I once described a New York Review of Books editor as “a good editor” in a New York Times Sunday Magazine profile. The editor wrote me a venomous, condescending letter and followed with a phone call to inform me that the adjective “good” was insulting and diminished him in his trade.

He said he should be described as “the best editor” in New York.

When I first became a paid writer at age nine ($2 per weekly issue) as the founder and sole employee of the Audubon Society News in Royal Oak, Michigan, the concept of “editor” first dawned on me. I’ve not yet, in nearly seven decades, met a “best” editor, but I’ve known a grand selection of truly good ones.

An Arcane, Ugly Word—and in the New Yorker

In his February 6 review of Gold, a new movie, New Yorker critic Anthony Lane says of the actor Matthew McConaughey,  “I always reckoned that nothing else could match his refulgent tan, although my theory slumps at the sight of Kenny Wells, McConaughey’s character in Gold, who is pale and sweaty, with a paunch the size of a medicine ball and a hairline that has long since sounded the retreat.”

His refulgent tan? Does that mean ugly?

No, the dictionary says it means “shines very brightly.”

If Edward Snowden Had Been Able to Write

“In your new novel, sir,” an earnest American journalist asks me, “you have a man saying of your central character that he would not have become a traitor if he had been able to write. Can you tell me, please, what would have become of you, if you had not been able to write?”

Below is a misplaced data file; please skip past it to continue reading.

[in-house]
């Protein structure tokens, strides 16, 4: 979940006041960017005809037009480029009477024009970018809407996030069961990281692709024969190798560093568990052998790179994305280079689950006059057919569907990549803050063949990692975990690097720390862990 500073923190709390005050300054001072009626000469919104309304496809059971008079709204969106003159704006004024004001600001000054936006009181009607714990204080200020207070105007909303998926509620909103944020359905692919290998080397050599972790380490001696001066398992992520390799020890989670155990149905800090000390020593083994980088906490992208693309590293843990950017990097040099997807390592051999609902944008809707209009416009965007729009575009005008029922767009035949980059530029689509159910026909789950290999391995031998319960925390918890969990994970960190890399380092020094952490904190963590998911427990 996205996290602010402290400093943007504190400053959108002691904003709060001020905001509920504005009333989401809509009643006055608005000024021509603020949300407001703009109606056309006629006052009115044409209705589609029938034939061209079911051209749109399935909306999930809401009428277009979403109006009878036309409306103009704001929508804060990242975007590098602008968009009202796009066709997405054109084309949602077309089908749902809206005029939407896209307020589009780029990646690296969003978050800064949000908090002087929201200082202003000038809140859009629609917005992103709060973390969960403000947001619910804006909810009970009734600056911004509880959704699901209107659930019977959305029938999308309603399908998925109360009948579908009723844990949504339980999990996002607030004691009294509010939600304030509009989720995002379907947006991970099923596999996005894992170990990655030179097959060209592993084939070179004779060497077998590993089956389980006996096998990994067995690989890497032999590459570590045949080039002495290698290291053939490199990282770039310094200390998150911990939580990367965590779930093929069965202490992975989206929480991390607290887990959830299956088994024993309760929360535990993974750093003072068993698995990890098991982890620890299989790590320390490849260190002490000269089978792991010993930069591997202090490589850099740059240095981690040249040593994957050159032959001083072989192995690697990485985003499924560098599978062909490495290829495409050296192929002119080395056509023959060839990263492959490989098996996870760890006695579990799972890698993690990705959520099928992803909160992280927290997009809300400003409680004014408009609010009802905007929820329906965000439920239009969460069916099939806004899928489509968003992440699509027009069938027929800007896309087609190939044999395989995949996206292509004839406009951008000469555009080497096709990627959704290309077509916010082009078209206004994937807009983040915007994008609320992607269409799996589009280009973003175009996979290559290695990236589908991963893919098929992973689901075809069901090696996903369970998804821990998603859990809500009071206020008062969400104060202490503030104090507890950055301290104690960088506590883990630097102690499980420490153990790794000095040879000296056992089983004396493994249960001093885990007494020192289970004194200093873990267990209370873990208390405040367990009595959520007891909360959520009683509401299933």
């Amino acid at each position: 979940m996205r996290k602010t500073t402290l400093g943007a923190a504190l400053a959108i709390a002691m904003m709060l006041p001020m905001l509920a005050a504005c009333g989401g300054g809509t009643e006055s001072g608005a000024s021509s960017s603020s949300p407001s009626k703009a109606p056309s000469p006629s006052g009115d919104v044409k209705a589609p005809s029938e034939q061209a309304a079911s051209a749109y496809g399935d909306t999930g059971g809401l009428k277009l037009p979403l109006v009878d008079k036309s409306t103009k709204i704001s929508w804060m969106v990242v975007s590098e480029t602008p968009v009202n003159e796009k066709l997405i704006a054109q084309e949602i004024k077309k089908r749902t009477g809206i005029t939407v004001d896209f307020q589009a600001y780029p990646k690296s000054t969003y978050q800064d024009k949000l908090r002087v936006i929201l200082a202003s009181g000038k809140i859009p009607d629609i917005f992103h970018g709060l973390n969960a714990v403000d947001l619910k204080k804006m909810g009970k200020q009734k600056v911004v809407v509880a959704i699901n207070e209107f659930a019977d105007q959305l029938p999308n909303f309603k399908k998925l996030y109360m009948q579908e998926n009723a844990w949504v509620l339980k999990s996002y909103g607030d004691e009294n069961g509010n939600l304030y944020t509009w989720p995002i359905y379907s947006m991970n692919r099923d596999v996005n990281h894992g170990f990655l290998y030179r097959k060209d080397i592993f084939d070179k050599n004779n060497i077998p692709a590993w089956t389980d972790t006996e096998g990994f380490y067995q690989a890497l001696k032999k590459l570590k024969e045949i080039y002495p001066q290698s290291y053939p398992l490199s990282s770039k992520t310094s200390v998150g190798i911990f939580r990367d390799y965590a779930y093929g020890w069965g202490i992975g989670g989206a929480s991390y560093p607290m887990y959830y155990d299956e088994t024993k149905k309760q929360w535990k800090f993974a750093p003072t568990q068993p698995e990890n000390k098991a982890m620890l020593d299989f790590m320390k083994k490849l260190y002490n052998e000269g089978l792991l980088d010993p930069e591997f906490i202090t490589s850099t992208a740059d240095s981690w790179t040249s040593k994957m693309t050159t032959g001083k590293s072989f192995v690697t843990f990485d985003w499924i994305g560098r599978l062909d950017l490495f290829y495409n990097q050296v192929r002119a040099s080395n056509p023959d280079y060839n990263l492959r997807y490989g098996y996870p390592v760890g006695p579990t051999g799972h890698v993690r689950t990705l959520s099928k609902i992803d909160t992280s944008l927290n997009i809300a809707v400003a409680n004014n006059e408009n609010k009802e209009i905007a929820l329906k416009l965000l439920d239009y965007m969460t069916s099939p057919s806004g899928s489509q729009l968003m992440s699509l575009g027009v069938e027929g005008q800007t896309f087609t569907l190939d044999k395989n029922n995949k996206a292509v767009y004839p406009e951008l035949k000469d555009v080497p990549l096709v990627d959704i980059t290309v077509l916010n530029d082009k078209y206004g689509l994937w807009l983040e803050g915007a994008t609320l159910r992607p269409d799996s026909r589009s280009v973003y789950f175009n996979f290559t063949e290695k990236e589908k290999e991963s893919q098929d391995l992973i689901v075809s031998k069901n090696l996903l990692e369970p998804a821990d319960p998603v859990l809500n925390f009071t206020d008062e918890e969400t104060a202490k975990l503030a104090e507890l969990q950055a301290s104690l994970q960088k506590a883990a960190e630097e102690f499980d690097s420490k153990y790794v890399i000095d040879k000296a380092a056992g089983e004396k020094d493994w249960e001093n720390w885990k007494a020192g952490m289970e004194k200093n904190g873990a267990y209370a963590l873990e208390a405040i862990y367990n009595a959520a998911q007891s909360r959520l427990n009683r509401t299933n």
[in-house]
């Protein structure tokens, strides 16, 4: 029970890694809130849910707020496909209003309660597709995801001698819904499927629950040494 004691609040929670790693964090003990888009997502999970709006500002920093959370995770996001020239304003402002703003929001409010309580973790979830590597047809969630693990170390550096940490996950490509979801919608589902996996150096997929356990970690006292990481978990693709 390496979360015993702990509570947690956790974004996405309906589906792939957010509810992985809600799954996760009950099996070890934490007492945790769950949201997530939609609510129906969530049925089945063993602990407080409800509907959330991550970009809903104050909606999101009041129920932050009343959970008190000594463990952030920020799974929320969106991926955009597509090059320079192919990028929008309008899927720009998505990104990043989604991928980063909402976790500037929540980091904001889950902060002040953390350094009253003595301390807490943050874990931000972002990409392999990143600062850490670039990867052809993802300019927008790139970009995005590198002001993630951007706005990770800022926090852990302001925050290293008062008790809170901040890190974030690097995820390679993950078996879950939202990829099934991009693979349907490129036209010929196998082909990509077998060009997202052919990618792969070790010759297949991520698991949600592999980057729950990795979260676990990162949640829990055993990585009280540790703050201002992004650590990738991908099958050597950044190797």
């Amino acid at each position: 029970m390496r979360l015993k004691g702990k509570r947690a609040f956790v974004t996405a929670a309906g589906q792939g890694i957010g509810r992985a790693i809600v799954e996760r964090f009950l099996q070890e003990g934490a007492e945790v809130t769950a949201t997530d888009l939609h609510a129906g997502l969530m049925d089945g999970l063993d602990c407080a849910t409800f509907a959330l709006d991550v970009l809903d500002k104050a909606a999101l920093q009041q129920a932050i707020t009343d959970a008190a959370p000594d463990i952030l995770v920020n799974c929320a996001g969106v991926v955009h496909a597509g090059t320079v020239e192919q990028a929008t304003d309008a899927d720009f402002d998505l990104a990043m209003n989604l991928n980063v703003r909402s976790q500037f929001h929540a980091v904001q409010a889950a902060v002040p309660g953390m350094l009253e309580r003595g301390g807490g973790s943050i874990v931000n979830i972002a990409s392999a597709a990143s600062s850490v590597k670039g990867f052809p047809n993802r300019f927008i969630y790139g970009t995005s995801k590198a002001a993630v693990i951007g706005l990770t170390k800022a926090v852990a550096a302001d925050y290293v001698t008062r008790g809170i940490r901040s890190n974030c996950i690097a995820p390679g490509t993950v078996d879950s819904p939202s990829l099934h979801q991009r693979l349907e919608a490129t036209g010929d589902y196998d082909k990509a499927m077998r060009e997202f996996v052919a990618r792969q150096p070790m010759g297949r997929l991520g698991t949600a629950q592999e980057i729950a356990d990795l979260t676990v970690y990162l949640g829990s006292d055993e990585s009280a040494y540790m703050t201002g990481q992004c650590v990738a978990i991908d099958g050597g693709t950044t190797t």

Searching for a safe answer to this dangerous question, I wonder whether our secret services should not be grateful to their literary defectors after all. Compared with the hell we might have raised by other means, writing was as harmless as playing with our bricks. How much our poor beleaguered spies must be wishing that Edward Snowden had done the novel instead.

Those National Magazine Awards: Some History, Some Stories

Alexander Calder’s stabile “Elephant,” known as an “Ellie,” is the symbol of the National Magazine Awards.

Winners of the 52nd annual National Magazine Awards were announced today in 20 categories. Here’s a list of the winners, plus some in-depth coverage from Nieman Storyboard and Longform.

The 20 categories are up from the 12 categories when the Washingtonian won its first two NMAs in 1985. Back then there were four general excellence categories based on circulation: Over one million, 400,000 to one million, 100,000 to 400,000, and under 100,000. The NMAs now have four general excellence categories based on subject matter: News, Sports, and Entertainment; Service and Lifestyle; Special Interest; Literature, Science, and Politics.

A Newspaper Should be Divided Into Four Sections: Truths, Probabilities, Possibilities, Lies—Thomas Jefferson

John Osborne of the New Republic.

In a February 3 post, Raymond Price laid out his “Dirty Dozen” complaints about the press. Price had been a New York Herald Tribune reporter and editorial writer; he then became President Richard Nixon’s speechwriter and his complaints about the press were drawn from his 1977 book, With Nixon. Here, also from the Washingtonian book excerpt, he praises John Osborne of the New Republic for being what a journalist should be.